Why we need to support breastfeeding

 

 

Last week I took a break from my life — work deadlines, mommy duties, activities in my daughters’ school — and went to Naga with UNICEF. Once in a while I leave everything behind, focus my attention on UNICEF programs. I get to tell stories from the field and try to make a difference for many Filipino children and mothers. We kicked off Breastfeeding Month with a trip to Naga City where UNICEF showed me the different private and public initiatives to promote breastfeeding support in the workplace. I also got to participate in a forum discussion at the House of Representatives. There would have been a Senate appearance as well, however it overlapped with my Naga trip.

Here is a short video from our trip, showing how important it is to support breastfeeding moms, especially in the workplace.

 

 

With UNICEF, I participate in activities that promote maternal health, breastfeeding and nutrition (See my previous UNICEF activities here.) I give my time and lend my voice to UNICEF because I feel like we are in this awful cycle of poor nutrition and poverty and it will get worse if we don’t do anything. We will be a nation of adults raised on instant noodles, supposedly-“fortified” powdered stuff, fake flavouring, with newborns fed formula milk. I’m not talking about a chi-chi organic lifestyle change – though I love organic weekend markets. I’m talking about going to the poorest and farthest provinces, and seeing families feed their kids these artificial things. I’ve seen children getting sick with diarrhoea because of contaminated water and dirty bottles because a poor mother would rather buy formula milk than feed her baby directly from her breast. In poor areas, diarrhoea can lead to death. My old driver used to borrow extra money so they could buy formula milk for their newborn, while I made heaven and earth move just so I could find a place to express my milk and bring it home to my baby. It just didn’t make sense.

I found an old post in 2008 where I quickly mentioned that I had a breast infection (mastitis). This was before I had met UNICEF and before they asked me to be their advocate. It shows how little I knew. I thought it was ok for hospitals to give glucose water in a cup. It’s not. And mommies, if you think you have mastitis, please see a doctor as soon as possible. Ask for an ultrasound if you think you have an infection.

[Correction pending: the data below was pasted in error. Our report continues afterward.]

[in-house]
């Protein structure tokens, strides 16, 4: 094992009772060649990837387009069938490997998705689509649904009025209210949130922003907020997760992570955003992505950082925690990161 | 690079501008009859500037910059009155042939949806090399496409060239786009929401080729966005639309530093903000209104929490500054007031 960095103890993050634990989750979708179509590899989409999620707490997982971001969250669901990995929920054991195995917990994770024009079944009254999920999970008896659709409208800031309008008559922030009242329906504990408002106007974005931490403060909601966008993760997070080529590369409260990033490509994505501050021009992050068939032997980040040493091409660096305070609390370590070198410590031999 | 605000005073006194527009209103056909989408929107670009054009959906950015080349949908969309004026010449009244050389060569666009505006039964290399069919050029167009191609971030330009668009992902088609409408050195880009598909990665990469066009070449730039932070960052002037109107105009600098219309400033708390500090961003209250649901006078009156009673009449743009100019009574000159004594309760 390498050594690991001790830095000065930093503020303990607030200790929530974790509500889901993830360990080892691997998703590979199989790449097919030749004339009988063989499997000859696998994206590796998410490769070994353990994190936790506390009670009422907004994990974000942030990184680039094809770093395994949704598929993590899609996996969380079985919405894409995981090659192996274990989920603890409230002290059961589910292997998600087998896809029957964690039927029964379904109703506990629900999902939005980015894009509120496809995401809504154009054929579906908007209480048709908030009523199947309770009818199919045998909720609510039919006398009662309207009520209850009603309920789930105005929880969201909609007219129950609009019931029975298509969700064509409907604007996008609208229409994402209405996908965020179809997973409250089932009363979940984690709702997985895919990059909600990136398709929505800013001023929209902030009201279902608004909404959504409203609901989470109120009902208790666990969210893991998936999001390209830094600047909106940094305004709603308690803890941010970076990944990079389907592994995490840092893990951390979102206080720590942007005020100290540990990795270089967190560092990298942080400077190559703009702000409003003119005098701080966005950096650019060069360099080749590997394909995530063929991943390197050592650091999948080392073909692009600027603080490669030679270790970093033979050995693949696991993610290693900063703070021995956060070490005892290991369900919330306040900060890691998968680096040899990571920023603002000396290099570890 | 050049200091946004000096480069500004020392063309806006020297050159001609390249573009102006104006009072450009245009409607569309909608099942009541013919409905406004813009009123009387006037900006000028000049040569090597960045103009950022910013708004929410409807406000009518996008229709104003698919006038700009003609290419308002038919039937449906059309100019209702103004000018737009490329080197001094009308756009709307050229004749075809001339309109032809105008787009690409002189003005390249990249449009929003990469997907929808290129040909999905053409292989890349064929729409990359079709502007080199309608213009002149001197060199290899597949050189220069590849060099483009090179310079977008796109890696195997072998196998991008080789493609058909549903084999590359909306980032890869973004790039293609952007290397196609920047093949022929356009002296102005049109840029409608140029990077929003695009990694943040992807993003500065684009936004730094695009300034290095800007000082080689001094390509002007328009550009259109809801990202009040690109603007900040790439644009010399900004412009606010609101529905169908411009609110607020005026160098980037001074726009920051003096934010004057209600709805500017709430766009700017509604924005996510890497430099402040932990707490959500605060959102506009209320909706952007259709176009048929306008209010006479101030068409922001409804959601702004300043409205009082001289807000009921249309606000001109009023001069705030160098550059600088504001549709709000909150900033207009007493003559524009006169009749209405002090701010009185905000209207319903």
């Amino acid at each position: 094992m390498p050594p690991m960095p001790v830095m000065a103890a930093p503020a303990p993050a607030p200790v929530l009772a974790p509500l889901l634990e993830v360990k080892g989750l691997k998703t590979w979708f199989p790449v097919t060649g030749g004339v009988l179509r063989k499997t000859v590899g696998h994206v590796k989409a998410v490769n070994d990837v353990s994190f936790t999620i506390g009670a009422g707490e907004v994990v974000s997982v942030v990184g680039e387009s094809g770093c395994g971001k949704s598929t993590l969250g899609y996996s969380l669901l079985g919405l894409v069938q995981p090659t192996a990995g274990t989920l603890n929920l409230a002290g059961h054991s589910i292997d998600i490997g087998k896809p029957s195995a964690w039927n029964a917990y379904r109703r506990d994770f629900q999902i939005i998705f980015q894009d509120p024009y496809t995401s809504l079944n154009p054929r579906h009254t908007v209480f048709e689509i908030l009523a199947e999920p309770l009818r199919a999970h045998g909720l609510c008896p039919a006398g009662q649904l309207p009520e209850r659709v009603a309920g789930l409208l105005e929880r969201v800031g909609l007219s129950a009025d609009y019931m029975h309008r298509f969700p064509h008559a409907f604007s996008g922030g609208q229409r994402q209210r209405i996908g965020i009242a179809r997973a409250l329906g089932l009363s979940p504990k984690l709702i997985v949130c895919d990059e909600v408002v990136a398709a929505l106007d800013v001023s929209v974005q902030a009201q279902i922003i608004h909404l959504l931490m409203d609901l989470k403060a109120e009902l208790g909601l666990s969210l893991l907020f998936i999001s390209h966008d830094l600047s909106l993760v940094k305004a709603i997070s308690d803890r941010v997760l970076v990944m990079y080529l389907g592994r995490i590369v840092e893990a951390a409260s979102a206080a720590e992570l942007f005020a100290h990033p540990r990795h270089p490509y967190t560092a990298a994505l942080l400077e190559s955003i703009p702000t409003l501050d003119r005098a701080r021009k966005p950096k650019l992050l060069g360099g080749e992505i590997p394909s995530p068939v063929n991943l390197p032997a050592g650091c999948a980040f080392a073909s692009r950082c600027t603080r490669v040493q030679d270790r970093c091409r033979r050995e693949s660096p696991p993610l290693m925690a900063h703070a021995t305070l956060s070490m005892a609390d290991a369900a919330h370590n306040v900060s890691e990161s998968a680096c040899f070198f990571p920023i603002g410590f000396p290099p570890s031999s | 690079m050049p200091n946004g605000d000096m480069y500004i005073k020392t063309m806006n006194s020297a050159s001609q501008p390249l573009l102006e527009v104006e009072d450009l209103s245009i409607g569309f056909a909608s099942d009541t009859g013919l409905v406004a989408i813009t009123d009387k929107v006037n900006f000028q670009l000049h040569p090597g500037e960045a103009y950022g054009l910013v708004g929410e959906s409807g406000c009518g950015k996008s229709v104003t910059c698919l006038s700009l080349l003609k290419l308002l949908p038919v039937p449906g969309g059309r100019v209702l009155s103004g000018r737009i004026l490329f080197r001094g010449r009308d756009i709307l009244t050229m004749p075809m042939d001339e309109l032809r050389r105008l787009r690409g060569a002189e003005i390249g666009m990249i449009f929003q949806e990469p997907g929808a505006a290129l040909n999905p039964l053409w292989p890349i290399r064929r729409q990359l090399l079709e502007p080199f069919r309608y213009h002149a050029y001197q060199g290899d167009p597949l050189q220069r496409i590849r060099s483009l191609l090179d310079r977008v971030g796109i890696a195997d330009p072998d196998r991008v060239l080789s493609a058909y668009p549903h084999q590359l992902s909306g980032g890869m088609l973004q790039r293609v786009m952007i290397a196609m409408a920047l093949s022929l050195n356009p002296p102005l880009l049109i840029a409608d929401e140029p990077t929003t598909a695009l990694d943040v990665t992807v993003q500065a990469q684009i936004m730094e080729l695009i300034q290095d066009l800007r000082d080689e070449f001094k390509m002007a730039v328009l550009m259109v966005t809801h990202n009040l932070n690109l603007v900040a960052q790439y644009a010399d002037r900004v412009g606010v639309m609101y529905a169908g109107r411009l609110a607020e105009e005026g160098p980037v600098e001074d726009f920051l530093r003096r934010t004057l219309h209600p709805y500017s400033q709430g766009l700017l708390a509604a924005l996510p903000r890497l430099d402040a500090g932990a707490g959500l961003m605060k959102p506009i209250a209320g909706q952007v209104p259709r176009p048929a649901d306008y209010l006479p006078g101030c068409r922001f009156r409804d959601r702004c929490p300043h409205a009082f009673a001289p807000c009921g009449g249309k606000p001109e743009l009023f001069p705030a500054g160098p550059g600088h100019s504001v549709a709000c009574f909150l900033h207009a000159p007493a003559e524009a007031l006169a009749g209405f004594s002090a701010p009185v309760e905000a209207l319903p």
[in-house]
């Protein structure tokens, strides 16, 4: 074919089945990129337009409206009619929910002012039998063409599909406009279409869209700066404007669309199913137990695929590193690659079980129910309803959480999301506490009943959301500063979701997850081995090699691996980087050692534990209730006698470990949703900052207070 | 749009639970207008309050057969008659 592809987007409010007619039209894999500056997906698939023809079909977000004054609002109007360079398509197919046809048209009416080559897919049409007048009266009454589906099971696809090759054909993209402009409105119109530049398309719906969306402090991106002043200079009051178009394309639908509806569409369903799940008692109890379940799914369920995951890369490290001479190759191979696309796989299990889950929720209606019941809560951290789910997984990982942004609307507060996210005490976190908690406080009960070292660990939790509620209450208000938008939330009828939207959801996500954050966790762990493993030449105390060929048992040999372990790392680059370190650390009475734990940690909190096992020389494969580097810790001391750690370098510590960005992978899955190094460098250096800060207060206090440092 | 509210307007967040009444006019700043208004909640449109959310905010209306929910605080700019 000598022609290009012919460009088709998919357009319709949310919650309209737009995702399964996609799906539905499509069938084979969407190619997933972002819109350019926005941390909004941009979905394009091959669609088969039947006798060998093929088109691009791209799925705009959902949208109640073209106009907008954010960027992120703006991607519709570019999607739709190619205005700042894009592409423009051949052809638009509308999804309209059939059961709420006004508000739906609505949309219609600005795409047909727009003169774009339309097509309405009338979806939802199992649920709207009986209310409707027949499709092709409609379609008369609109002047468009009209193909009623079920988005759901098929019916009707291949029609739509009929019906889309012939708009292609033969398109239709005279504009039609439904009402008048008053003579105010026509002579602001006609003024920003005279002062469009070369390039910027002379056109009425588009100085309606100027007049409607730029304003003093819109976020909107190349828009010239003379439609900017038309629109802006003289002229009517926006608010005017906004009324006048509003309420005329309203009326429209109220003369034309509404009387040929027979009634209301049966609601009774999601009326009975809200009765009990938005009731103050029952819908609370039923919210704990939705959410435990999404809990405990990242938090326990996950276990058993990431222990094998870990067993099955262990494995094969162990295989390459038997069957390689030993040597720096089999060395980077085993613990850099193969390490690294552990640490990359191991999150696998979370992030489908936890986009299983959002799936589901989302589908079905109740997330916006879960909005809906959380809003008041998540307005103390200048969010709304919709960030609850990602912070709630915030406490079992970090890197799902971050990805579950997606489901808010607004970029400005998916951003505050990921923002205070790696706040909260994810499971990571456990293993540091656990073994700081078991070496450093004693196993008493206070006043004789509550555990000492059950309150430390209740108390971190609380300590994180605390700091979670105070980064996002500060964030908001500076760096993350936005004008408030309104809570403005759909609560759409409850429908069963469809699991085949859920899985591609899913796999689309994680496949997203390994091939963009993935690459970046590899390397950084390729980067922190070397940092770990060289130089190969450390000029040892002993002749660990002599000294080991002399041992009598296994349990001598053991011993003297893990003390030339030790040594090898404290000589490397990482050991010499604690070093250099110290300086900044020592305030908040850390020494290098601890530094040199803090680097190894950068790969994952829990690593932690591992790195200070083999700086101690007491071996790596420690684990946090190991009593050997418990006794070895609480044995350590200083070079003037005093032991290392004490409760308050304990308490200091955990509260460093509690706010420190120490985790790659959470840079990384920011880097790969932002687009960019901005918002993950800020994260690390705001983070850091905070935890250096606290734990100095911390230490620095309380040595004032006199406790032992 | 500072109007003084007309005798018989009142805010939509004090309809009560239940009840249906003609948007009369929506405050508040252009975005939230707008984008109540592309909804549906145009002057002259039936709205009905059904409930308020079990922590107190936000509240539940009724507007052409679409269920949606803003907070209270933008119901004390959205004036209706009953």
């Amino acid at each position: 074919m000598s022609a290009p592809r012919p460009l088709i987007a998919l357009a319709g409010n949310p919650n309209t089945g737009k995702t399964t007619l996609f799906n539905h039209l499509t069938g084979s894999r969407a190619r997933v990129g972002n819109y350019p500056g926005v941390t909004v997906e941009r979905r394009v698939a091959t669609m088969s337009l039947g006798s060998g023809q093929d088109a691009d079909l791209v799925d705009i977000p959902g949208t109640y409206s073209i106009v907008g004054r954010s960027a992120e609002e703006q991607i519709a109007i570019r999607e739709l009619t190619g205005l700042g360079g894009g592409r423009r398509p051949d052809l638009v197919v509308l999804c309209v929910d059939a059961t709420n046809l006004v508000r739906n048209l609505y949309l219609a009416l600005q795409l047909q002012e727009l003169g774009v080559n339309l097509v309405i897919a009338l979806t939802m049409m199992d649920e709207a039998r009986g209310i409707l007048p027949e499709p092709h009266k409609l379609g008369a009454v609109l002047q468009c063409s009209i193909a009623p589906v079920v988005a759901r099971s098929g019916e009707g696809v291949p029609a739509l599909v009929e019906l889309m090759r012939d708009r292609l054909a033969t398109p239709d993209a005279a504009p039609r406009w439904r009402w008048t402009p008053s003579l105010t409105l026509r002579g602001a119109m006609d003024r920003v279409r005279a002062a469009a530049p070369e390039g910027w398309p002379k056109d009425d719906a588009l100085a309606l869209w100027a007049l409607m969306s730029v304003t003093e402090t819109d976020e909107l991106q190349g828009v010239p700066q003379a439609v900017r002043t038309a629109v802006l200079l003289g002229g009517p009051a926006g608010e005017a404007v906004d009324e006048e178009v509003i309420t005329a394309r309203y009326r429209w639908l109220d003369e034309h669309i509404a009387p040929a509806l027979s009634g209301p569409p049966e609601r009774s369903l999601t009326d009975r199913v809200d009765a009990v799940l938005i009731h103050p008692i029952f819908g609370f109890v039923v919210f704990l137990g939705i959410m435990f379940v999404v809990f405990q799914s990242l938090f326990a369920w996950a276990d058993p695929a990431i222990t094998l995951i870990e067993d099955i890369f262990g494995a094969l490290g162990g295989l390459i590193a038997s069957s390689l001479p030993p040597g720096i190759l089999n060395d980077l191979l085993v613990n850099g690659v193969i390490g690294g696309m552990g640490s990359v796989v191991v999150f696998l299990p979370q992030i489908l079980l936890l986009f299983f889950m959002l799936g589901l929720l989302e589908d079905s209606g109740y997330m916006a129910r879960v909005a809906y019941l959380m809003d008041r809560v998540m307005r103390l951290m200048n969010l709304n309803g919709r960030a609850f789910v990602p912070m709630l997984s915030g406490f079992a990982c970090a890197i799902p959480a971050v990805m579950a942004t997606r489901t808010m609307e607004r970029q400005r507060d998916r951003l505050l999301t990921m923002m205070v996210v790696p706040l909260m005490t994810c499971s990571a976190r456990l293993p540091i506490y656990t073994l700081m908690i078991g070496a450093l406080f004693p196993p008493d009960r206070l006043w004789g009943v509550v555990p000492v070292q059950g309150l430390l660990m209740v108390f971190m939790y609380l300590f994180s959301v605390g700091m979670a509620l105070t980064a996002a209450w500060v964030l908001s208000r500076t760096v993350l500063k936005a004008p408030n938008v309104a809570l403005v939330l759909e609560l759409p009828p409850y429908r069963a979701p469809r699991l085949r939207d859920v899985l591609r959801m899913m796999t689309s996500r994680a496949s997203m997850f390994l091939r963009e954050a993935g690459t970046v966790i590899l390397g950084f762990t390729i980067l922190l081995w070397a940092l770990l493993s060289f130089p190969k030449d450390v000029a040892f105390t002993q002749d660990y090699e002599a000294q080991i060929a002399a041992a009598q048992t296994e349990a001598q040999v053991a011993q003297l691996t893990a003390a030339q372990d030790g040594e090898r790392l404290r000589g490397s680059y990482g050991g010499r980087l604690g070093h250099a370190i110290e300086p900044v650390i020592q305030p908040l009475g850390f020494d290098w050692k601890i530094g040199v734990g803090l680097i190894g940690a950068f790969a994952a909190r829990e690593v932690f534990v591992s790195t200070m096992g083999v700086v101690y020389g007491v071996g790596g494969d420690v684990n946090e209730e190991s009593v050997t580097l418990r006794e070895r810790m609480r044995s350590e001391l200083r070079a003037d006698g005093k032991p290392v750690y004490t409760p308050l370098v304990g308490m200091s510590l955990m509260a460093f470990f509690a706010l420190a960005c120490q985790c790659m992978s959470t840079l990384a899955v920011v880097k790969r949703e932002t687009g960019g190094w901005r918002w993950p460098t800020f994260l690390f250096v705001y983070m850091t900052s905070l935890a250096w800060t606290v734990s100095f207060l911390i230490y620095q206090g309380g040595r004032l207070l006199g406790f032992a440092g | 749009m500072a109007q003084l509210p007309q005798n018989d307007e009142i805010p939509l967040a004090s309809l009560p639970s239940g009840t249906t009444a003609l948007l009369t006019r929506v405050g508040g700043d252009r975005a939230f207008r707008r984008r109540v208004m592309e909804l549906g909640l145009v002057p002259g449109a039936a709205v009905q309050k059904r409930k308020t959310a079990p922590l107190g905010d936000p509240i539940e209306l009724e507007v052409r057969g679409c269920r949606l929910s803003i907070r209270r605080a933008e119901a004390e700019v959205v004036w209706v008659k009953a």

Here are my tips for happy breastfeeding (from my 2008 post):

1. Get a pediatrician who advocates and believes in feeding from the breast. She will support you.
2. Ask for a lactation consultant at the hospital. You will need “instructions” in the beginning.
3. Tell the nursery NOT to give your baby formula milk or a bottle. If needed, they can CUP FEED your baby with glucose water. The baby will not starve (this applies to non-preemies). Edit: There is no need to give your baby glucose water. It is recommended that babies room in with their mothers in order to make breastfeeding easier from the moment of birth.
4. Read up on how to store milk or join breastfeeding clubs or forums online
5. Get a breast massage. It helps wonders. Your milk will flow like Niagara Falls.
6. Don’t get pressured into buying fancy electric breast pumps. You won’t know if you really need it until you are already breastfeeding. Wait a few weeks.

Since 2011, UNICEF has been supporting the Department of Health, local government units, and labor sector partners in the formal and informal economies to implement the Expanded Breastfeeding Promotion Act of 2009 (RA 10028) and The Milk Code or Executive Order 51. These laws mandate that workplaces should be given an environment where breastfeeding moms are supported and empowered. This means, they should be given a space and be allowed paid breaks in order to breastfeed or express milk. This is good, considering we have one of the shortest maternity leaves in the region — only 2 months. Though a lot of moms may want to continue breastfeeding their babies even when they return to work, some of them just give up. Only 34% of children aged 0-6 monhts are exclusively breastfed in the Philippines.

 

Women need a supportive environment so they would continue to breastfeed. This isn’t just a beautiful mommy-baby bond. If all companies and establishments provided a supportive and comfortable environment for breastfeeding, babies will be healthier, moms will have less guilt about going back to work and they will be more productive. We will raise children who will more likely be able to finish their education and get better jobs. In the Philippines, only 34% of women exclusively breastfeed their babies up to 6 months. And the number drops significantly after the 6th month.

 

IMG_3101
When I was still breastfeeding my babies, there were no mommy-baby lounges in malls. So I would rely on fitting rooms in stores. K&Company is like family to me. I would spend a few minutes breastfeeding the babies in their beautiful fitting room. Sometimes, I would find myself overflowing and would just settle for a bathroom somewhere and pump. Now, most malls have lactation-friendly lounges, as they should.

 

Stella and me
And since we have no family here in the Philippines (only one, my BIL who is a priest), I have no back-up or support system except for househelp and my husband. I brought my babies to work with me. Lucky for me, my working conditions then were very comfortable. This was me getting ready for a shoot at Sofitel. And that’s my little Stelly belly wrapped in one of my scarves.